LSFAB0094: Psalms 39-41
Today's Bible Translation Bible translation used in today's episode: Ch. 39 NKJV, Ch. 40 ESV, Ch. 41 NCV Support Please remember that this is a listener supported show. Your support of any amount is needed and very much appreciated. Find out how by clicking here. Thoughts Chapter 39 Verse 1 is rich with wisdom. I said: I have made a promise“I will guard my ways,: I will be careful of the things that I do and sayLest I sin with my tongue: I do not want to say anything that will bring reproachI will restrain my mouth with a muzzle: I will go to great lengths to remain quietWhile the wicked are before me.”: While in the presence my enemies, when I am most tempted to say something that I will be sorry for.Psalms 15:1 Have you noticed that in this age of social media that social filters seem to have been thrown on the trash heap? People say things to each other nowadays that never would have been said before. And not just online. People say ugly things to each other, even face to face. It’s hard not to respond in a hateful way, sometimes. But returning evil for evil is never a good thing. Scripture tells us what God says we should do in these circumstances. For example Proverbs 25:21-22 says: If your enemy is hungry, give him bread to eat; And if he is thirsty, give him water to drink; For so you will heap coals of fire on his head, And the Lord will reward you. Romans 12:21 says: Do not be overcome by evil, but overcome evil with good. I know the temptation is to retaliate in kind, but God says, “Vengeance is mine; I will repay.” In times like this, our faith is tested. Do we trust God, or will we allow our passion to reign?
4 days ago
LSFAB0093: 1 Samuel 16-20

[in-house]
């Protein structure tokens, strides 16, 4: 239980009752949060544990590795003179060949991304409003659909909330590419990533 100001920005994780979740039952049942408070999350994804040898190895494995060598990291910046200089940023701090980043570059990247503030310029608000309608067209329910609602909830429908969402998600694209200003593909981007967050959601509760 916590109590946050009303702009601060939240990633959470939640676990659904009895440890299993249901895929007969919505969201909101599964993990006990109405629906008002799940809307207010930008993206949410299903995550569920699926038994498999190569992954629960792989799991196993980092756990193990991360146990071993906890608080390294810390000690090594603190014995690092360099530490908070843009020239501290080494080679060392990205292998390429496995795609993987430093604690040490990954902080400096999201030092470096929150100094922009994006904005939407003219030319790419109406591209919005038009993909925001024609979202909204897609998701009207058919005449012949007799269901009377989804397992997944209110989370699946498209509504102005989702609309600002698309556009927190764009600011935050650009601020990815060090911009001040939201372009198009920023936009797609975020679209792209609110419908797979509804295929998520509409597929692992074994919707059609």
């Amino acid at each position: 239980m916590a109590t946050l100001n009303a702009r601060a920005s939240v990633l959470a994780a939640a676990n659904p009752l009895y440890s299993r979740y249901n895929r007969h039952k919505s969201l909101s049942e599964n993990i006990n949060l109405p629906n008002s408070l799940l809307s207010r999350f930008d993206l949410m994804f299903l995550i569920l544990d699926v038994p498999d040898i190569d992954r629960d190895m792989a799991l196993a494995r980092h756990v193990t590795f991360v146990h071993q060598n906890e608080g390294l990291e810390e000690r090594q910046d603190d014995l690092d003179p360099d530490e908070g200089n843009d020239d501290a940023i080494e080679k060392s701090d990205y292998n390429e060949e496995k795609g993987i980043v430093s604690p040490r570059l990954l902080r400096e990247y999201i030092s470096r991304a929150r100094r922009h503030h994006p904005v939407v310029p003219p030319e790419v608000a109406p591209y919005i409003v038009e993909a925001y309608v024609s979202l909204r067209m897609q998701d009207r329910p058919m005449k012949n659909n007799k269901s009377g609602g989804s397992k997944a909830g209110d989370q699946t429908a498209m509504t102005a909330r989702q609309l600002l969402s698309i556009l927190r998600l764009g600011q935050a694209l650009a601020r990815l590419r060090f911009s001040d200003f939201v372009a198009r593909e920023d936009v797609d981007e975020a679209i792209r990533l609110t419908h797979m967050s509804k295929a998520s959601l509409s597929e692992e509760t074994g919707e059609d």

Today's Bible Translation Bible translation used in today's episode: Ch. 16-17 NET, Ch. 18-20 NKJV Support Please remember that this is a listener supported show. Your support of any amount is needed and very much appreciated. Find out how by clicking here. Thoughts "14Now the Spirit of the Lord had turned away from Saul, and an evil spirit from the Lord tormented him. 15 Then Saul’s servants said to him, “Look, an evil spirit from God is tormenting you!” ~1 Samuel 16:14-15 NET An evil spirit from the Lord? God is not the author of evil. Therefore there could not be an evil spirit from the Lord. This is an example of a faulty translation. Several translations use this word, but other translations say “an injurious spirit” or a tormenting spirit. The notes in this translation (NET) say, “The Hebrew word translated “evil” may refer to the character of the spirit or to its effect upon Saul. If the latter, another translation option might be “a mischief-making spirit.’ I also like the NKJV’s translation here: a distressing spirit. It’s been said that if you live long enough, you will have regrets. Regrets are often times caused by sin. Could be the sin of commission, or could be the sin of omission. We regret what we have done, or what we haven’t done. I'm sixty-six, and I have lived long enough to have regrets. And some of those regrets have caused distress. I have lost sleep over them. Or to use one of the other words I referenced earlier, I have been tormented by some of the regrets in my life. Imagine the regrets Saul must have had in losing God’s anointing? To think that he was God’s chosen to lead God’s people, and then to have that taken away because of bad decisions? I have an inkling of how tormented he must have been. Regrets can be good if they cause us to confess the sin that brought them on. I'm so thankful that God has provided a way to put our regrets behind us. 1 John 1:9 tells us, “But if we confess our sins, he is faithful and righteous, forgiving us our sins and cleansing us from all unrighteousness.”